The Bryan Cultural Series strives to inspire, educate and challenge through presentations of the visual, literary and performing arts.
By Kip Tabb
The Don and Catharine Bryan Cultural Series is celebrating it’s 5th Anniversary, and although Don and Catharine have passed away, the vision they had of celebrating the creative spirit is very much alive in 2018.
Don Bryan was a complex and fascinating man—a veteran who served for 31 years, retiring from the Air Force as a Colonel. He was mayor of Nags Head from 1978 into the 1990s, sitting on a number of regional planning boards. And he was a remarkably talented artist who seemed to understand that the human experience is intricate and wondrous and can be expressed in many ways.
“His (Don’s) vision was that it was all-encompassing, not that it was just a piece of art or a painting,” board member Dianne Denny said.
"Don and Kay wanted to bring more art experience to the Outer Banks and wanted to do almost anything that increased opportunities to experience art,” founding board member and current Vice President Bob Muller said.
Don passed away in November of 2013, but he was able to see his vision come to fruition. In that first year he introduced two speakers that identified the Bryan Cultural Services as something important and different on the Outer Banks.
In April of that year he introduced Clay Jenkinson in a performance as Thomas Jefferson and later in 2013, he introduced Pulitzer Prize winning author David McCullough, who came to the Outer Banks to discuss his upcoming biography of the Wright Brothers.
The Bryan Cultural Series came about because Don Bryan was a determined man who planned on how to accomplish his goals—and how to find the right people to get him there.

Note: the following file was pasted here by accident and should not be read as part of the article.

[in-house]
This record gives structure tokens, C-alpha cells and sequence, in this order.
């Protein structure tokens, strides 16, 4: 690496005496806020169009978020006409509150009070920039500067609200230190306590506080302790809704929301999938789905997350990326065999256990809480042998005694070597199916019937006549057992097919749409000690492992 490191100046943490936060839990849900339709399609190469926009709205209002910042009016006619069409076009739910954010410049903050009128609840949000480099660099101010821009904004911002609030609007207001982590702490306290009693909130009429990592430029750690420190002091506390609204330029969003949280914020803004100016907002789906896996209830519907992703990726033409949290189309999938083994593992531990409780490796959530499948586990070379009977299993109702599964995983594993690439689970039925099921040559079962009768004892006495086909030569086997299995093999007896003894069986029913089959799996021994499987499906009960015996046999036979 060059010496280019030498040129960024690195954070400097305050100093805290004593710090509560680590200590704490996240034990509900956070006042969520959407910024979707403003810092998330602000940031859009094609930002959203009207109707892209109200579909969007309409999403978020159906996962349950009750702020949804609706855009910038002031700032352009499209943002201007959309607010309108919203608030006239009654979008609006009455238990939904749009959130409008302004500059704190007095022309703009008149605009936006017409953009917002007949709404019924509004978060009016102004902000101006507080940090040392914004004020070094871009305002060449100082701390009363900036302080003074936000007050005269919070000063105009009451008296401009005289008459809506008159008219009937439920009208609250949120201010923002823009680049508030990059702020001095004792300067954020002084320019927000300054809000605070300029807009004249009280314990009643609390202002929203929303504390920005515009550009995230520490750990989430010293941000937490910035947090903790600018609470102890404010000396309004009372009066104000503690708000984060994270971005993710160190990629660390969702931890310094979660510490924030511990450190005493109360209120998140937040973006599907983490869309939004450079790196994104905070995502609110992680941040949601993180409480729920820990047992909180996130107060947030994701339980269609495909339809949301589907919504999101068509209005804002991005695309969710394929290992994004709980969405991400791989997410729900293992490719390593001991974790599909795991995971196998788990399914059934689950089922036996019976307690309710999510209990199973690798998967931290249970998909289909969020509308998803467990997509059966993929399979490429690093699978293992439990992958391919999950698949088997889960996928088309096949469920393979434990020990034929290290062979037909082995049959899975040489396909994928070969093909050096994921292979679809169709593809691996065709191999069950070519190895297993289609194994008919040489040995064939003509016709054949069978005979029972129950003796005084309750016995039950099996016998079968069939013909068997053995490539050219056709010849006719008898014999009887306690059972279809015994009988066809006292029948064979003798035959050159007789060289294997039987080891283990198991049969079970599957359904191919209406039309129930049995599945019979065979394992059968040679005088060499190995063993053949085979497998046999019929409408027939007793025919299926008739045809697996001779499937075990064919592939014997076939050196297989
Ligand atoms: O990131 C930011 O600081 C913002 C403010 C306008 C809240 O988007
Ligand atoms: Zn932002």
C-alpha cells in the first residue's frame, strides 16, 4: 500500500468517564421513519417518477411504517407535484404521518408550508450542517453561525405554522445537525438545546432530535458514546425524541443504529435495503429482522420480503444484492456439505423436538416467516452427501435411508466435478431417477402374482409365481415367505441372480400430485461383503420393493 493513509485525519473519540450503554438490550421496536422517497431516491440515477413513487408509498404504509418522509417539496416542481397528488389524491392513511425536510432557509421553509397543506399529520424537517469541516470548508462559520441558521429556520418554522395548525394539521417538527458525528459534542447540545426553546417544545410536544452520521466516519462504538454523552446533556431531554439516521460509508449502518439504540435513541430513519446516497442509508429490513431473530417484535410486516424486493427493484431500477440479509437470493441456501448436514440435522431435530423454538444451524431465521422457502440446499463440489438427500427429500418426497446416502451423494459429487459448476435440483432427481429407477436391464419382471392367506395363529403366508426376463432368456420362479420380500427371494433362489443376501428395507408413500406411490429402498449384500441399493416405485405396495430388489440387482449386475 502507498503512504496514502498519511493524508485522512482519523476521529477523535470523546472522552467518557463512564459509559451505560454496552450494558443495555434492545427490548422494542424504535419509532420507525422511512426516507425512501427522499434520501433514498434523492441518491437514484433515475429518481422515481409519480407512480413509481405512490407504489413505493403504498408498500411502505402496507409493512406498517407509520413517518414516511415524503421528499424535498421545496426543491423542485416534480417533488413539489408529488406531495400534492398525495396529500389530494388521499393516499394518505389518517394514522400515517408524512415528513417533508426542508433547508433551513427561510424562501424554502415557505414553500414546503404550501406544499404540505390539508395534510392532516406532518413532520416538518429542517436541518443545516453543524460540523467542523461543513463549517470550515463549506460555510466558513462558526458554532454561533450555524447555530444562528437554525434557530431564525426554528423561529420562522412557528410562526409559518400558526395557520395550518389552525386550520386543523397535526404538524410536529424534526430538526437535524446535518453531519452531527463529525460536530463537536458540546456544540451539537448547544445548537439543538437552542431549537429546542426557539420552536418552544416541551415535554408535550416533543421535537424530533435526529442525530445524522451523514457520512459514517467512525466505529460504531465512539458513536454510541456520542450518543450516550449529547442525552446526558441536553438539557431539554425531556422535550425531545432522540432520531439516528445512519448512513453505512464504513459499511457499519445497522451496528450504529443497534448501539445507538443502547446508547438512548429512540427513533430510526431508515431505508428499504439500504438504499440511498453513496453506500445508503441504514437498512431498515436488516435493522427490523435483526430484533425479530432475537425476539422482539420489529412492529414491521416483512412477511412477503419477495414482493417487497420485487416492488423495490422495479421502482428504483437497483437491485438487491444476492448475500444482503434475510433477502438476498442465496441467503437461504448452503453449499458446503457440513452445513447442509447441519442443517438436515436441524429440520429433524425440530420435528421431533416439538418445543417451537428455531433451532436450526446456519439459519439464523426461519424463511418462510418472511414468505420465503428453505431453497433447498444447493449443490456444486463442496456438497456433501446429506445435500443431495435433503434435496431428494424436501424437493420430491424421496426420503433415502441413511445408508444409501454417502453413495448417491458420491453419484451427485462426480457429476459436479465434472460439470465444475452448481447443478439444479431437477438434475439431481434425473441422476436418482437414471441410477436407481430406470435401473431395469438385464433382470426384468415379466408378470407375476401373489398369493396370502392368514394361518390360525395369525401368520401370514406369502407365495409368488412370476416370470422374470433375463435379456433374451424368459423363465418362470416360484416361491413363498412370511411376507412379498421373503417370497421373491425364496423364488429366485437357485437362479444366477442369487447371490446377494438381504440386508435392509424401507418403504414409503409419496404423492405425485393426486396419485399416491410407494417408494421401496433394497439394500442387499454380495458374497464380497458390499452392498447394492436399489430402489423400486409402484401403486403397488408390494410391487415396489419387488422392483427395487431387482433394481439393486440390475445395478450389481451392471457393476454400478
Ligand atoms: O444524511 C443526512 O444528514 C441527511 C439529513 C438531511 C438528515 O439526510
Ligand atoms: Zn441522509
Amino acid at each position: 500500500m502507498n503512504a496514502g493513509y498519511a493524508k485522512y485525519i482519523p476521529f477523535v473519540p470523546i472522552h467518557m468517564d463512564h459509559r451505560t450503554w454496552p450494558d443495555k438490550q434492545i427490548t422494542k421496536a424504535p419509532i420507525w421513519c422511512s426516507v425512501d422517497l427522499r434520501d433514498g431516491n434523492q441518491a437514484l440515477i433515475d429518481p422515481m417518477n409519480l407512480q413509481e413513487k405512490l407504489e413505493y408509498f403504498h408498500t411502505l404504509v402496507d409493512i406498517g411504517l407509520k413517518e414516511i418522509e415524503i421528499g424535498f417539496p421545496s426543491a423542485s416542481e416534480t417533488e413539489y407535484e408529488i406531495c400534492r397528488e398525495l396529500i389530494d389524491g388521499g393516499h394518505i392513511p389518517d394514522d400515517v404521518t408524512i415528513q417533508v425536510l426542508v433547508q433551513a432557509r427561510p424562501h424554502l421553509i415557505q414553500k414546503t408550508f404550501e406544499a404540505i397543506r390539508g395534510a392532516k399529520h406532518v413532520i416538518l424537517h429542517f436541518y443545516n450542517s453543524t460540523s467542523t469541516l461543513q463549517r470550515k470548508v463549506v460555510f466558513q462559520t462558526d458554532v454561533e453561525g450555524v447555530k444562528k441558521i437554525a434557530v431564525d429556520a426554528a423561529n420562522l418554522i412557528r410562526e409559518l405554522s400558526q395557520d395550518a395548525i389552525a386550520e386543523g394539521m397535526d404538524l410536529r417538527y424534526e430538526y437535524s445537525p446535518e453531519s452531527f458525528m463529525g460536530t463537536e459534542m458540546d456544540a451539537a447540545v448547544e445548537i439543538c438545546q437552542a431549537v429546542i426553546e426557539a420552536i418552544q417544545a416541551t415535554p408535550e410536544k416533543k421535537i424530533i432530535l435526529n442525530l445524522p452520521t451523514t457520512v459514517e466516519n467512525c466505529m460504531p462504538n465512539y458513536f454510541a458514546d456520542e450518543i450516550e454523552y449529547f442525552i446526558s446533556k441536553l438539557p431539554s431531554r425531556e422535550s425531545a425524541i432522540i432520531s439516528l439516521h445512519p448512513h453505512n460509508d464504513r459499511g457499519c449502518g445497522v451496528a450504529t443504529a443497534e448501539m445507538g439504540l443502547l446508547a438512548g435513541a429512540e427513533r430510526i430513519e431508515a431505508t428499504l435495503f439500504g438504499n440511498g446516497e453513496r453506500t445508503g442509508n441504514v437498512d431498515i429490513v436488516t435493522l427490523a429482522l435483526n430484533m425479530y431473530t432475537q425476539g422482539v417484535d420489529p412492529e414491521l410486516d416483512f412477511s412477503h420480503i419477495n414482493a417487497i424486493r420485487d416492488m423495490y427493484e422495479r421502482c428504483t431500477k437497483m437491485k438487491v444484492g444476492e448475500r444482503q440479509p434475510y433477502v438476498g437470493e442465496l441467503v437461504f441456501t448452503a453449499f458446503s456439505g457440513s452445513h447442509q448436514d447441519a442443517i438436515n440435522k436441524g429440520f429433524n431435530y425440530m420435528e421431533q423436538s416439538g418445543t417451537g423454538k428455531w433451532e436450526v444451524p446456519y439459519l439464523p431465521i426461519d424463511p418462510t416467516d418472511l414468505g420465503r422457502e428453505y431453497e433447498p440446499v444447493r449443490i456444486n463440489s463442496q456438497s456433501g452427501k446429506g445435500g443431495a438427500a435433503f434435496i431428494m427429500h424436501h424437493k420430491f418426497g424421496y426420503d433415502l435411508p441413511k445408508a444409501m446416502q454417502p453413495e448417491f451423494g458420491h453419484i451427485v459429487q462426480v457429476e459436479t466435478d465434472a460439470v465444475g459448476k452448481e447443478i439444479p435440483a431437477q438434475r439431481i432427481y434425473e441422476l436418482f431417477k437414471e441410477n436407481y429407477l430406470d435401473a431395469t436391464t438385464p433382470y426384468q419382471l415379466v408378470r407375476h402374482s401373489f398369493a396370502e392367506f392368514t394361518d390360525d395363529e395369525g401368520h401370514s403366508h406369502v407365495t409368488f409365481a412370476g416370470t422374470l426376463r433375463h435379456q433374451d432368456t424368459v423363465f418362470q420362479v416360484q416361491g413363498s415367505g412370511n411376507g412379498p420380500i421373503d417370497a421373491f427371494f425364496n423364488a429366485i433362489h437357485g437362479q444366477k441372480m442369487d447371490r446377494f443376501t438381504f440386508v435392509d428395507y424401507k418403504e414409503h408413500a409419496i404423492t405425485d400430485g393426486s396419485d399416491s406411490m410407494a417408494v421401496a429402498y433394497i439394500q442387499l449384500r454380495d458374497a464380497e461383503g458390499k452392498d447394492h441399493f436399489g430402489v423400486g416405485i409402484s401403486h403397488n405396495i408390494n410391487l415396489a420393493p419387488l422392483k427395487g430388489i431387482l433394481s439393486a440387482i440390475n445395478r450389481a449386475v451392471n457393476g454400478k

Denny, who at the time was the Executor Director at Spring Arbor where Don and Catharine were staying, tells how she was recruited to join the board.
“I was at Spring Arbor, and he came in and asked me to be on the board. I think he just really wanted me to give him a ride back and forth,” she adds, although she has remained on the board since its inception.
Perhaps one of the most significant steps Don took was to work with Freddy Hutchins on how to create the organization.
Hutchins, who died in 2014, was the founder of Outer Banks CPA firm Hutchins, Canning & Company and was widely respected for his financial skills.
“It was his (Hutchins’) vision that it would not be a lot of events, but what the event brought was top notch,” Muller recalled. “It was not always traditional things but some of it made people think.”
Board President John Tucker remembers being recruited by Hutchins.
“Freddy called me out of the blue and he wanted me to help raise money. I was always interested in the arts. We started brainstorming where this was going. Then when we started brainstorming the first program, that’s when I really became involved,” he said.
It was also Hutchins who, according to Muller, brought the concept of the Bryan Cultural Series mission statement into being.
“Freddy had the vision to inspire, educate and challenge,” he said.
That vision seems to have been fulfilled over the years.
It was after that first year that Muller realized what was happening was truly exceptional.
“I think the quality of the programs hit me when I saw the first Ken Burns series on the Roosevelts,”he said. “There were two historians interspersed in that first 90 minutes and both been to the Outer Banks in the past years, McCullough and Jenkins. There was probably no other place in the country that had those historians speaking in the same area.”
The range of what has been brought to the Outer Banks is remarkable in scope.
In addition to Jenkins and McCullough who have have appeared twice, Ryan Clemens, a descendent of author Mark Twain—Samuel Clemens—performed his Whiskey with Twain in 2016, a funny, thought-provoking evening of theater.
The Cultural Series brought the Surf and Sounds Chamber Music Series to audiences, a wonderful series of classical music played in indoor and outdoor venues. The series will be returning this August.
“I think the most ambitious thing we’ve done…have been the two Gilbert and Sullivan productions we’ve done,” Tucker said. Performing The Pirates of Penzance and HMS Pinafore, the New York Gilbert and Sullivan Theater brought New York theater quality to the Outer Banks stage.
There have also been art shows, and dance recitals and
“What I like about the organization is that it’s eclectic…all tied into the mission statement,” Tucker said, adding. “Looking back on it from the early days, I don’t think I ever thought that we would have arrived five years later and have accomplished as much as we have.”